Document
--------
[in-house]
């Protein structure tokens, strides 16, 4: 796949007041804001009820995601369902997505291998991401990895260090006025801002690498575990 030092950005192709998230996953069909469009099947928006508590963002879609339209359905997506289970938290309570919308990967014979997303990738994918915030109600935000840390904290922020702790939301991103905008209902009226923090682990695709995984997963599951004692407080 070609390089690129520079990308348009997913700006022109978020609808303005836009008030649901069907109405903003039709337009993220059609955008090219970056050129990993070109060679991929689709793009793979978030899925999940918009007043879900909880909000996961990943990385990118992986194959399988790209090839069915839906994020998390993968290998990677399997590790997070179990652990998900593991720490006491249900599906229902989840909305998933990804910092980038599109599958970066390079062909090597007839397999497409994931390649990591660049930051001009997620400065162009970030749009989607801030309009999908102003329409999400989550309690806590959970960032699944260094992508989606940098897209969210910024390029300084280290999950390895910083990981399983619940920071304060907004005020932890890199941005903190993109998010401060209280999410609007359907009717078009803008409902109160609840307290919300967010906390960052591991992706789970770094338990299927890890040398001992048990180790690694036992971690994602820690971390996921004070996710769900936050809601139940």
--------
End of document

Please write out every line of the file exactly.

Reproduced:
[in-house]
């Protein structure tokens, strides 16, 4: 796949007041804001009820995601369902997505291998991401990895260090006025801002690498575990 030092950005192709998230996953069909469009099947928006508590963002879609339209359905997506289970938290309570919308990967014979997303990738994918915030109600935000840390904290922020702790939301991103905008209902009226923090682990695709995984997963599951004692407080 070609390089690129520079990308348009997913700006022109978020609808303005836009008030649901069907109405903003039709337009993220059609955008090219970056050129990993070109060679991929689709793009793979978030899925999940918009007043879900909880909000996961990943990385990118992986194959399988790209090839069915839906994020998390993968290998990677399997590790997070179990652990998900593991720490006491249900599906229902989840909305998933990804910092980038599109599958970066390079062909090597007839397999497409994931390649990591660049930051001009997620400065162009970030749009989607801030309009999908102003329409999400989550309690806590959970960032699944260094992508989606940098897209969210910024390029300084280290999950390895910083990981399983619940920071304060907004005020932890890199941005903190993109998010401060209280999410609007359907009717078009803008409902109160609840307290919300967010906390960052591991992706789970770094338990299927890890040398001992048990180790690694036992971690994602820690971390996921004070996710769900936050809601139940």